(12 May 1937 - 22 Jun 2008)
Illustrated Quote - Large (800 x 400 px)
The subject quote, above, is an isolated witticism in his book, Napalm and Silly Putty, and there is no further context on the same subject therein. However, we can get some more insight into his thoughts on electricity, from a one of his standup acts, in which he said:
“This civilization of ours, that we’re so proud of, this civilization with its so-called civilized behavior—you ever stopped and realized how fragile all this is…how easily…[it would] break right down? Just break right down! Wouldn’t take much. Probably happen in less than two years. Wouldn’t take much … to throw us right back into barbaric times. All you’d have to do would be—eliminate electricity. That’s all. But…completely. Eliminate electricity. So, no electricity—no lights. You’re back to candles, lanterns, campfires and bonfires. Batteries couldn’t be recharged. Generators couldn’t be refueled, because fuel is pumped electrically. So is water, by the way, so no lights, no fuel, no water. No computers—and computers run everything. And among the many things that computers run that operate on electricity are all of the security systems…”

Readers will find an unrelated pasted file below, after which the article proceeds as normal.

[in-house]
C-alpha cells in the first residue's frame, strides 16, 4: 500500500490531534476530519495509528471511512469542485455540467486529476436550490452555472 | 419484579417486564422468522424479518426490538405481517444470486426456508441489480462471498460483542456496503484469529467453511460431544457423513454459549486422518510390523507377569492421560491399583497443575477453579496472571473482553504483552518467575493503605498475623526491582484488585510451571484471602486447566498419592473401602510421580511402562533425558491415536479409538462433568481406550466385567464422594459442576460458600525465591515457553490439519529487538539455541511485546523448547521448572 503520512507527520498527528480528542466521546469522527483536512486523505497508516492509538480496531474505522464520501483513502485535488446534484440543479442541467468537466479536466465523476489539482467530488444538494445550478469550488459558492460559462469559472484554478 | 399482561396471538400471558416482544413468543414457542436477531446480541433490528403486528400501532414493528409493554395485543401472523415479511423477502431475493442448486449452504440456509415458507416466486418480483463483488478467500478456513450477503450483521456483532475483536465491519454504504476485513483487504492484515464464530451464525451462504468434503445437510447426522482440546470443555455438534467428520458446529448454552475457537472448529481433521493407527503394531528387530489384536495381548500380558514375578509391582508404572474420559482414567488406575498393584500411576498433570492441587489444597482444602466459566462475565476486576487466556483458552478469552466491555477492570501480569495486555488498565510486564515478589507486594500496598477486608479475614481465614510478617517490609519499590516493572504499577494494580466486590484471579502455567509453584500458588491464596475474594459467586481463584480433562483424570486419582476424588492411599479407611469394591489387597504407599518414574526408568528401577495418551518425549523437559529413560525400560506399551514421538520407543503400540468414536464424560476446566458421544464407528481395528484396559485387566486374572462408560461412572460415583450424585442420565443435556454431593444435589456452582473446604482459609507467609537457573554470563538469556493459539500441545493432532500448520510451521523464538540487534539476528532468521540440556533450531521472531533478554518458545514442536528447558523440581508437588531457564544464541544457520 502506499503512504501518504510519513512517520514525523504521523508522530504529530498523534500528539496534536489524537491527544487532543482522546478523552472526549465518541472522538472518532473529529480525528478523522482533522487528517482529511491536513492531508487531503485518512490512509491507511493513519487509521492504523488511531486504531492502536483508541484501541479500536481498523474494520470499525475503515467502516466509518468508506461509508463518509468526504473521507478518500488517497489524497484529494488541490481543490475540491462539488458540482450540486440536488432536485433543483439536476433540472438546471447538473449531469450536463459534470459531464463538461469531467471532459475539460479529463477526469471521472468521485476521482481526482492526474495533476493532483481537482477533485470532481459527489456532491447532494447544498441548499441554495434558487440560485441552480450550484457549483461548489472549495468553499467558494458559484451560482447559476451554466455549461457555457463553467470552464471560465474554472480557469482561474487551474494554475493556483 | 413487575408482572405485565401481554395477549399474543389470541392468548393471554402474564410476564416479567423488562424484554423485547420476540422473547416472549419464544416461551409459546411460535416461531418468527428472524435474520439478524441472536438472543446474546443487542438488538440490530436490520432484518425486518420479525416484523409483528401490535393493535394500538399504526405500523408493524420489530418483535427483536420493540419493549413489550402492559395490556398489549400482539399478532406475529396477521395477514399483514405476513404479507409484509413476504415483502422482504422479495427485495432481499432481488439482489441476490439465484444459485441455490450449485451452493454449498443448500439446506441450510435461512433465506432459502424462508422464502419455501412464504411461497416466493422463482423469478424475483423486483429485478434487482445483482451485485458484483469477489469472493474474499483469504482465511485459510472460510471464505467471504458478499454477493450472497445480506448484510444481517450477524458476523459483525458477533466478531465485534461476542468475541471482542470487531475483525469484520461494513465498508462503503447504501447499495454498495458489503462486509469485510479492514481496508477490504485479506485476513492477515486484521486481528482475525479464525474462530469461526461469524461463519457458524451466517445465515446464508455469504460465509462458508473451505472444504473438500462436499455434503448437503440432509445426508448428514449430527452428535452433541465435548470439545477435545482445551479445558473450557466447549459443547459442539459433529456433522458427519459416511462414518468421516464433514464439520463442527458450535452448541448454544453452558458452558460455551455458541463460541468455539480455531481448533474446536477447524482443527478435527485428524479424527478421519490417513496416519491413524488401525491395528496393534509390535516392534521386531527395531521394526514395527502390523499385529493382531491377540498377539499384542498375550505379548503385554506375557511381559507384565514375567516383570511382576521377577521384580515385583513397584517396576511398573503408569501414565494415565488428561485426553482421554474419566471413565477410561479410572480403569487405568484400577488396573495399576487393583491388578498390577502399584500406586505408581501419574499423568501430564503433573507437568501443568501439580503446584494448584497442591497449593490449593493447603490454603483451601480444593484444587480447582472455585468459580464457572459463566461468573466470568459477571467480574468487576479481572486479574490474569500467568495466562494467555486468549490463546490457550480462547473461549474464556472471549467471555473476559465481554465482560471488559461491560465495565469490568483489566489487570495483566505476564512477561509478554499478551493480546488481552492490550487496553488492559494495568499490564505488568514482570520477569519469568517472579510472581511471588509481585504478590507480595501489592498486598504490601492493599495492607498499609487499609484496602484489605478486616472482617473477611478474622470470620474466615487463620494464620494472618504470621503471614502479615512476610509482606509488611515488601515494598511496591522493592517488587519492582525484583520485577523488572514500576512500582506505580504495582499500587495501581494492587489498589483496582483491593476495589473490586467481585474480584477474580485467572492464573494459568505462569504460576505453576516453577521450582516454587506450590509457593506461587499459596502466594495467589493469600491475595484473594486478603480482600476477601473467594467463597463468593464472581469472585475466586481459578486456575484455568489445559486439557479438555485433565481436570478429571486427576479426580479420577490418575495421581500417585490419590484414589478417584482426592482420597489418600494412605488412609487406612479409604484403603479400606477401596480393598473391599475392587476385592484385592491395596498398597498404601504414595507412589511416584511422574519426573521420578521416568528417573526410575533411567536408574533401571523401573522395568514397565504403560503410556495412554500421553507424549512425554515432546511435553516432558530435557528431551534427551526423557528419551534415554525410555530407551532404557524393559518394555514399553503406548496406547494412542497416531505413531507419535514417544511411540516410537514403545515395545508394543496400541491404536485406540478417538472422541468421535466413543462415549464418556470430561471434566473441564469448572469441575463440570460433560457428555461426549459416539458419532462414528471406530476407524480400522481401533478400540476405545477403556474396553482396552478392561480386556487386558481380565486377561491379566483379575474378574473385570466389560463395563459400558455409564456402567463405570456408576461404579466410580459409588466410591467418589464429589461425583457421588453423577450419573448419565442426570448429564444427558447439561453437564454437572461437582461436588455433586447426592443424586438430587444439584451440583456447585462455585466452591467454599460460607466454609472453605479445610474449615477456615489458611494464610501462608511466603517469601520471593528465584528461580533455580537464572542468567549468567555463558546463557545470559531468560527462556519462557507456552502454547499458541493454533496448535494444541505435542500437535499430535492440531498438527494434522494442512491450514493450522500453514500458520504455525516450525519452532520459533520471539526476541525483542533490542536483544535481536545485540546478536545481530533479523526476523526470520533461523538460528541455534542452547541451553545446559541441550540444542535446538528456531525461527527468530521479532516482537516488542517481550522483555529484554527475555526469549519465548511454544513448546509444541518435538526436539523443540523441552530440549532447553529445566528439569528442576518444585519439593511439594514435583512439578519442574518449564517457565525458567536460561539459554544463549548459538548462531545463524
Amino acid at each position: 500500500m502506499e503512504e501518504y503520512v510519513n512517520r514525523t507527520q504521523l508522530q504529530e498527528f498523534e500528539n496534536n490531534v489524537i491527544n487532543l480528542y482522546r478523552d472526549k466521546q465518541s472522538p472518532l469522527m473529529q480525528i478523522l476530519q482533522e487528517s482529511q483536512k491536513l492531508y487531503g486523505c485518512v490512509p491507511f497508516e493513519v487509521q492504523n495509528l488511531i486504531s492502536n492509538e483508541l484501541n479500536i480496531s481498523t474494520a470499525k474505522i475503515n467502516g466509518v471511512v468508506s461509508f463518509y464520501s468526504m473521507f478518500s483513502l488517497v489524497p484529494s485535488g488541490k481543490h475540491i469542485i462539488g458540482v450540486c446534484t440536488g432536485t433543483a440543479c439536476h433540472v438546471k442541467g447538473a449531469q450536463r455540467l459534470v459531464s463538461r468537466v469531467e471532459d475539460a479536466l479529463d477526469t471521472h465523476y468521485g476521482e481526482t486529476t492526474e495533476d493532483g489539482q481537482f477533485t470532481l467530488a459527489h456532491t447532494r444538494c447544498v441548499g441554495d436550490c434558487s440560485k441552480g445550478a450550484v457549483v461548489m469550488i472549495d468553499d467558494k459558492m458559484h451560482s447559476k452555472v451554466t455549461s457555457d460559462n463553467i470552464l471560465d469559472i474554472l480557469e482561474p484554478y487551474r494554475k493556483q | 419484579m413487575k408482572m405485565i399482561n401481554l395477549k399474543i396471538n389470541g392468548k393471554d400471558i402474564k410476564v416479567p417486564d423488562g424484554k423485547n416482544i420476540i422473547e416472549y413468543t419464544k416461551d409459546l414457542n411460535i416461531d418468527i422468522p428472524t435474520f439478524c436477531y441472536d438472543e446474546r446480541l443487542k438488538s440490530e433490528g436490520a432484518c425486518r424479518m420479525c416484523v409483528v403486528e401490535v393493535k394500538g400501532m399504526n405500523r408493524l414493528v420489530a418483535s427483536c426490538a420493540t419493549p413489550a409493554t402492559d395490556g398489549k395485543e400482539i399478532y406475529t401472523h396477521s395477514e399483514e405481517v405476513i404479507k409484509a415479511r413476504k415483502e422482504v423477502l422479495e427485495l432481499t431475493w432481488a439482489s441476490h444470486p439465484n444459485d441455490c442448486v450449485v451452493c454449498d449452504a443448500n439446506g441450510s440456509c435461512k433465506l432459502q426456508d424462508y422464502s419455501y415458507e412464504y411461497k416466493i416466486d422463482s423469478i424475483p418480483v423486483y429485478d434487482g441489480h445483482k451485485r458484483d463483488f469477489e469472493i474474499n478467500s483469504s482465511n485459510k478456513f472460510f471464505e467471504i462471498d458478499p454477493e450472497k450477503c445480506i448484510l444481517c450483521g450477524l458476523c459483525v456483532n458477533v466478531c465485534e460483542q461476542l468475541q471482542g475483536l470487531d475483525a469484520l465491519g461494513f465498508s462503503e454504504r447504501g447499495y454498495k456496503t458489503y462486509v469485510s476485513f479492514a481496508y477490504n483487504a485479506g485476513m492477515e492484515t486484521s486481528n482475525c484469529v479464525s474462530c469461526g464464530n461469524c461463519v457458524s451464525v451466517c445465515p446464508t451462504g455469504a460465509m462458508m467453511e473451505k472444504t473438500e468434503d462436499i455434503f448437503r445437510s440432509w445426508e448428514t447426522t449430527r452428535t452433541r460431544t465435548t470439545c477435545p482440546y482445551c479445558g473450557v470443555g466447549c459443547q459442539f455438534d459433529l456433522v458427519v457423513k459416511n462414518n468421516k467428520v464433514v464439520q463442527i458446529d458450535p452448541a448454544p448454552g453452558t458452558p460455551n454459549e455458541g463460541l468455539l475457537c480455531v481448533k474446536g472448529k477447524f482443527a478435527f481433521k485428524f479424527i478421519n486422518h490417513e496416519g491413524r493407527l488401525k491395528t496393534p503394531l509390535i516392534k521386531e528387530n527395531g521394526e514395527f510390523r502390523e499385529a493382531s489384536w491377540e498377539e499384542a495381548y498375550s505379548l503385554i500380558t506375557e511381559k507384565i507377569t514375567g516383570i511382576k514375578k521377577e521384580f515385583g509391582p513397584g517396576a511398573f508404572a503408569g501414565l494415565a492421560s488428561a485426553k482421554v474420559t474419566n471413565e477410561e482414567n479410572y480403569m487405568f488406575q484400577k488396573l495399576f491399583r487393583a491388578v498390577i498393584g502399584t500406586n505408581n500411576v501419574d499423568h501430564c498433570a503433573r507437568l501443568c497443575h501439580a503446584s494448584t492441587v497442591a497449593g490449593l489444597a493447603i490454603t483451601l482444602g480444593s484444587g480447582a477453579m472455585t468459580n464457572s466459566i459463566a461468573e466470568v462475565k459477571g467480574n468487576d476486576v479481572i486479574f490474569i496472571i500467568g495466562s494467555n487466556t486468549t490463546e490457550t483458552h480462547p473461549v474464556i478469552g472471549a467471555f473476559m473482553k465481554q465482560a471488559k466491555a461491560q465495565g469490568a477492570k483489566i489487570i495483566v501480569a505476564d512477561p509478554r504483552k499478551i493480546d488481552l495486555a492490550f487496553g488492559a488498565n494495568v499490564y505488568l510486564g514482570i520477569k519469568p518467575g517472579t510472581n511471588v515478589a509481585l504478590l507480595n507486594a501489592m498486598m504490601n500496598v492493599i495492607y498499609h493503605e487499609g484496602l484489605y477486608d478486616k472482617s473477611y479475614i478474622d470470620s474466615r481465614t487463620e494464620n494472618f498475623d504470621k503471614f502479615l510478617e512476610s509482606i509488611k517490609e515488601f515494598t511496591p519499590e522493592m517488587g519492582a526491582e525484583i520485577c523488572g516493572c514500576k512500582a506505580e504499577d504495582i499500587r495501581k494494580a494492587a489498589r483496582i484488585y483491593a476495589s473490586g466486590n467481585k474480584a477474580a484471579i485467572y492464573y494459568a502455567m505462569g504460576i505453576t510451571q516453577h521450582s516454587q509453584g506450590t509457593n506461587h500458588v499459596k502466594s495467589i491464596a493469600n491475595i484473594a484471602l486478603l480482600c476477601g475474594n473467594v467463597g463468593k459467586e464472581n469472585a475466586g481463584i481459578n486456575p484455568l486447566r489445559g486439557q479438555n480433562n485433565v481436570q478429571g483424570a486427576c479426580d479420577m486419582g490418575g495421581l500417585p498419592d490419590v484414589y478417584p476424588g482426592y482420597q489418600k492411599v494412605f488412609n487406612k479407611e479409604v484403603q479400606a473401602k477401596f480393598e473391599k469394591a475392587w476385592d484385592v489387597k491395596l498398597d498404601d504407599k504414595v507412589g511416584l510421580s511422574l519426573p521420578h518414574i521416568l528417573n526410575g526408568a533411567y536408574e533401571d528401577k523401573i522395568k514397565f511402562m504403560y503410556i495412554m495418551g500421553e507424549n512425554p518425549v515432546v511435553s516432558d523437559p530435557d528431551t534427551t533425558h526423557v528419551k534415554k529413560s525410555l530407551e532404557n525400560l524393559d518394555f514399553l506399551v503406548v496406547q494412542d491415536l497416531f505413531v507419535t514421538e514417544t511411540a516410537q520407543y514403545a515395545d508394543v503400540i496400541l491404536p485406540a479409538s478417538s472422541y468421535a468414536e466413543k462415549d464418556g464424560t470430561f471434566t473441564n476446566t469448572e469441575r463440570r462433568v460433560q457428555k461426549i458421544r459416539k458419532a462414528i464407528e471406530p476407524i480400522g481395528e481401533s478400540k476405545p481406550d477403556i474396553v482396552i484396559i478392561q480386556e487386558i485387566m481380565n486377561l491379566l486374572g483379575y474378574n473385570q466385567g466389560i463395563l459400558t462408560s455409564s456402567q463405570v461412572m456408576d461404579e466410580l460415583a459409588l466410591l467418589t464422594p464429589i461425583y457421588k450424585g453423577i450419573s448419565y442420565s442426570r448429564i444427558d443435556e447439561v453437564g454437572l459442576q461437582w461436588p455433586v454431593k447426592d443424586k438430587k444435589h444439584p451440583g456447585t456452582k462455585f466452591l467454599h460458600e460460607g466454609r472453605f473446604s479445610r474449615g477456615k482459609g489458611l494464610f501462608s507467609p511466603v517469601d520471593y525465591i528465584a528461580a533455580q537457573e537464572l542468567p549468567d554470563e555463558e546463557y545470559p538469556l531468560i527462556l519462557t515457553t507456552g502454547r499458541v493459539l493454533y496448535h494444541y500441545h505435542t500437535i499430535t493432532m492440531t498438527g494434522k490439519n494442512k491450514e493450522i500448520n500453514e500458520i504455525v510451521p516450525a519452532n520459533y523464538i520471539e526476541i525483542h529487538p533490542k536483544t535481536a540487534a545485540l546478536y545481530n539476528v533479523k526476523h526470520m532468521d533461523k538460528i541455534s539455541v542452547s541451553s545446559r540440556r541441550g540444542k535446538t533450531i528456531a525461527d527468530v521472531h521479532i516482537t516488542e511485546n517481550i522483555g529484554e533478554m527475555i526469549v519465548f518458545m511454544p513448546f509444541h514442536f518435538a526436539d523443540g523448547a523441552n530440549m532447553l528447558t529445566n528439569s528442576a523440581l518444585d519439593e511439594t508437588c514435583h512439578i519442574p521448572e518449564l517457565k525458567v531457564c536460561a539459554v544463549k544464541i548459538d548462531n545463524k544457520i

Carlin then went in the direction of the chaos in society when “suddenly, without electricity, all across America, the gates and cell doors of penitentiaries, and mental institutions, would fly open” releasing “the ones who’ve been away. ‘At camp.’” Then, having ended his reference to electricity, he continued with a dystopian vision of the resulting society.
That’s a comedy routine, but it does give food for thought. Of course, the time immediately before domestic electricity was reasonably comfortable and civilized, with historic advances in science taking place without it. Yet, it does leave the question, though purely philosophical: on putting the electrical genie back in the bottle, how would society move on without it?